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The College of Nursing and Health Care Professions is comprised of diverse health care disciplines, including nursing, health care administration, athletic training, public health and health care informatics. We are united by the common goal of training the next generation of health care professionals and leaders to effectively address health care challenges. The content of this blog includes perspectives on current health care topics, discussion about health care trends, a showcase of successful alumni and faculty and posts about our passion for our respective fields.
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Category: Healthy Living
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By Dulce Maria Ruelas, MPH
Faculty, College of Nursing and Health Care Professions

The eclipse has passed and left a mark of enthusiasm, regardless of whether you watched it or not. A great deal of information and safety precautions was disseminated via radio, television and social media. Yet, what does the Great American Eclipse have to do with public health?

Public health exists as a prevention mechanism of disease and to prolong life. Therefore, this event sparks eye health and the environment as the link to public health.

The spectacular event of the 2017 eclipse may have left communities with questions on how and when or if they were safely looking at the natural wonder. If you feel that you were not well prepared or informed about the precautions to take in viewing the eclipse, then here are some recommendations to follow up on:

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Are you a healthcare professional looking for better ways to balance your health and career? Or perhaps you’re considering entering the field of nursing and want to develop strategies for success early on. No matter the case, knowing how to stay healthy while working in a healthcare position can be critical to your overall wellness, happiness and success. The following are some tips that can help you with staying healthy while working in a hospital setting:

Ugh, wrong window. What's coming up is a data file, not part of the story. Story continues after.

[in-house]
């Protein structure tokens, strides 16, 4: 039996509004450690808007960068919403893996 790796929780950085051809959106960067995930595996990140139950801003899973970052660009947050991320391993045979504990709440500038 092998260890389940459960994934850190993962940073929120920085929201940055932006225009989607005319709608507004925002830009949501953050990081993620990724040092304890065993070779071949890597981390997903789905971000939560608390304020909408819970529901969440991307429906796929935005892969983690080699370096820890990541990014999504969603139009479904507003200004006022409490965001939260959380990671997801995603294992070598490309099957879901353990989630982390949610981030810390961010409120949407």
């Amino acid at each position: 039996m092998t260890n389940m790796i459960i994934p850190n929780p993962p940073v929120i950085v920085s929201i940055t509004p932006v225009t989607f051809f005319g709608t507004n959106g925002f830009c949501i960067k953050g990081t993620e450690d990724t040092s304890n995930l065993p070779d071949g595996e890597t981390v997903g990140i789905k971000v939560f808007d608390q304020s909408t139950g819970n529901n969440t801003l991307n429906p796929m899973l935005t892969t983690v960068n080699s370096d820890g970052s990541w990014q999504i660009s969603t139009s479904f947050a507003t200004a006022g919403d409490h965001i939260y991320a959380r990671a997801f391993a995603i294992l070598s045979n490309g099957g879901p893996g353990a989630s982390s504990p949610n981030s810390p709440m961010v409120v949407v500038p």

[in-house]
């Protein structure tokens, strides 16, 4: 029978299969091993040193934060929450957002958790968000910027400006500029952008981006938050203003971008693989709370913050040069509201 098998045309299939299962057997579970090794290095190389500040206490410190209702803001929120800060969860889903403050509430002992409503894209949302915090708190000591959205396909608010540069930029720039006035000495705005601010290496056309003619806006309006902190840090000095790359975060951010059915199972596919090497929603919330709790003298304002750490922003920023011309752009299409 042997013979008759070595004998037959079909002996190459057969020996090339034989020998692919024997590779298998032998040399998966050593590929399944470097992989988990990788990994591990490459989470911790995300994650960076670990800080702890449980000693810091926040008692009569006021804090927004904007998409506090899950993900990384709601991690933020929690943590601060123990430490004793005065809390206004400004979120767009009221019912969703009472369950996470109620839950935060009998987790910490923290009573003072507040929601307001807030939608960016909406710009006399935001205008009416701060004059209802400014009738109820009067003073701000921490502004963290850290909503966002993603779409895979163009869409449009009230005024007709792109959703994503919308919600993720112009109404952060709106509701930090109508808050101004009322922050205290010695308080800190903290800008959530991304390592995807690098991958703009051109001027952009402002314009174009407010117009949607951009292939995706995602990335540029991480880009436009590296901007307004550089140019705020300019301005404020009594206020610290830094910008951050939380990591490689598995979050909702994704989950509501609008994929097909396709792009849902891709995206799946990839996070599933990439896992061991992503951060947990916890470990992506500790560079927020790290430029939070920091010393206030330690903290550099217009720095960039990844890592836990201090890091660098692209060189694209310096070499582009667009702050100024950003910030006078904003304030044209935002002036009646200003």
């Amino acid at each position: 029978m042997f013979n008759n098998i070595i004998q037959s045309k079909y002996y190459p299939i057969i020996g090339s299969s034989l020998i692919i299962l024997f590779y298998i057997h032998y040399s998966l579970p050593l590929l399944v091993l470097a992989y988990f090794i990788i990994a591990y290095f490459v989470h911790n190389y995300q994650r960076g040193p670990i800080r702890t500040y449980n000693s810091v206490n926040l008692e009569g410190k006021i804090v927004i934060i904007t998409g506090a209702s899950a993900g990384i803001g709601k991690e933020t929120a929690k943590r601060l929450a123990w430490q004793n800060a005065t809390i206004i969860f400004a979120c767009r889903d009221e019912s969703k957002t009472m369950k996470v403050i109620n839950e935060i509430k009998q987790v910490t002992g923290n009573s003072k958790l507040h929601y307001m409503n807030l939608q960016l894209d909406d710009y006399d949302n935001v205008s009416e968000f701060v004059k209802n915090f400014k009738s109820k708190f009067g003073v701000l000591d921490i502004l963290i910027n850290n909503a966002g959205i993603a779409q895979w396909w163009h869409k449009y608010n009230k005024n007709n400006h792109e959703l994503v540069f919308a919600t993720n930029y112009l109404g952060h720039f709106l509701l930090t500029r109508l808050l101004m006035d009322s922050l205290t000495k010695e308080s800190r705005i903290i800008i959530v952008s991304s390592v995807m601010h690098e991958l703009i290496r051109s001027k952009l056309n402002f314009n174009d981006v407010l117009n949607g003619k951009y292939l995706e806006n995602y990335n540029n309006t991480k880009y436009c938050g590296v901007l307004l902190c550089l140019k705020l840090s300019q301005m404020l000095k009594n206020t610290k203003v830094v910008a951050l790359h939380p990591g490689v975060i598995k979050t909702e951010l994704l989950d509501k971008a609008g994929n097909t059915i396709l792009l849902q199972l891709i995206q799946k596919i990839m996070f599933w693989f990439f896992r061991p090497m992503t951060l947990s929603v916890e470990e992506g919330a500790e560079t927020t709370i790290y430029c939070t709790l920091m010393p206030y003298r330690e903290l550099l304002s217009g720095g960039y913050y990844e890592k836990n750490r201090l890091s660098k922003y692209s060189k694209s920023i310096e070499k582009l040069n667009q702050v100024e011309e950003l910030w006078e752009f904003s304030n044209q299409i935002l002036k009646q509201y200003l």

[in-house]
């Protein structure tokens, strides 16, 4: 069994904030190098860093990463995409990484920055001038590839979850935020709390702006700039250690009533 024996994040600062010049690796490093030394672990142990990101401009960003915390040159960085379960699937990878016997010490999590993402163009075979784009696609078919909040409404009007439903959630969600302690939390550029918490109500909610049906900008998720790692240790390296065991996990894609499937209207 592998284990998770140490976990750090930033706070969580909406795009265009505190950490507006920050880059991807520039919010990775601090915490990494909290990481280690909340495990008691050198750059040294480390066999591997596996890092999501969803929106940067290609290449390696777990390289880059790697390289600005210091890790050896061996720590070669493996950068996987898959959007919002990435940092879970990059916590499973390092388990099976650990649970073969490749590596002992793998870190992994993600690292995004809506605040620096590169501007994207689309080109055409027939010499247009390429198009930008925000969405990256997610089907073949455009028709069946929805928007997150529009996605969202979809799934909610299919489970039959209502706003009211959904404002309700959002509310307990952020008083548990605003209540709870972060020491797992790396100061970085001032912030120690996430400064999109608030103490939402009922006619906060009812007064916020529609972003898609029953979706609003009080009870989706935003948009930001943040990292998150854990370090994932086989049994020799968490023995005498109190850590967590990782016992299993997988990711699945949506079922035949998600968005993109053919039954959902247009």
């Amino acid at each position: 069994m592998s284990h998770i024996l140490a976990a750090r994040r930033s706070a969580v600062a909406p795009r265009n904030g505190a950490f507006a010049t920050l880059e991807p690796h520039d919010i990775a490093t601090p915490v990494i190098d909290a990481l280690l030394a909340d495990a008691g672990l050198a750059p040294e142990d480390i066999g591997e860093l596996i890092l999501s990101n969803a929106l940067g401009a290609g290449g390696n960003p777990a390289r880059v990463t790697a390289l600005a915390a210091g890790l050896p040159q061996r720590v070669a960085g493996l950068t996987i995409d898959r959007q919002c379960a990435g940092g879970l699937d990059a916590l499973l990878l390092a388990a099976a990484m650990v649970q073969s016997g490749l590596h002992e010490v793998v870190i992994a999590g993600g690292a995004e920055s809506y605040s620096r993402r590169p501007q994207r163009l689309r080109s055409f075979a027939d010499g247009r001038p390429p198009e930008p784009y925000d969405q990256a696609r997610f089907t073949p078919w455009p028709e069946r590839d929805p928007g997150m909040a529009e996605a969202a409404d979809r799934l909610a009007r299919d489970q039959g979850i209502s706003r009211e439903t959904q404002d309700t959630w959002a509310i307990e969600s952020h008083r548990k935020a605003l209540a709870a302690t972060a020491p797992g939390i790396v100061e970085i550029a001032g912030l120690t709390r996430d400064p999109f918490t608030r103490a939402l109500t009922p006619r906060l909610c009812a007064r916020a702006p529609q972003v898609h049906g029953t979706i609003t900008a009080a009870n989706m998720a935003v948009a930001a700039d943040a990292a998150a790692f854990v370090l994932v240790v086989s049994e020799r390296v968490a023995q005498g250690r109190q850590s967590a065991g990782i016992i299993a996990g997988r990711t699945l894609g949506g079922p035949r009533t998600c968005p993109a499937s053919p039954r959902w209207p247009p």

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By Lisa G. Smith, PhD, RN, CNE
Dean, College of Nursing and Health Care Professions

Nurses and other health care providers spend countless hours caring for the needs of other people. In an effort to care for others, many times these same health care providers neglect caring for themselves.

You might think that how you care for yourself (body, mind and spirit) has no real impact on how effectively you care for the physical needs of others. Or, perhaps you believe it is a personal matter and no one else’s business.

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Whether you are working as a registered nurse or currently earning your bachelor’s degree in nursing, you know how important it is to stay healthy and not burn yourself out. However, with the busy schedule that often comes with being a nurse, it can be easy to focus on the health of others and put your own on the backburner. By making your own health a priority, you can do your best possible work. So, here are five simple ways to help avoid nurse burnout:

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By A. Veronica Perez, MPH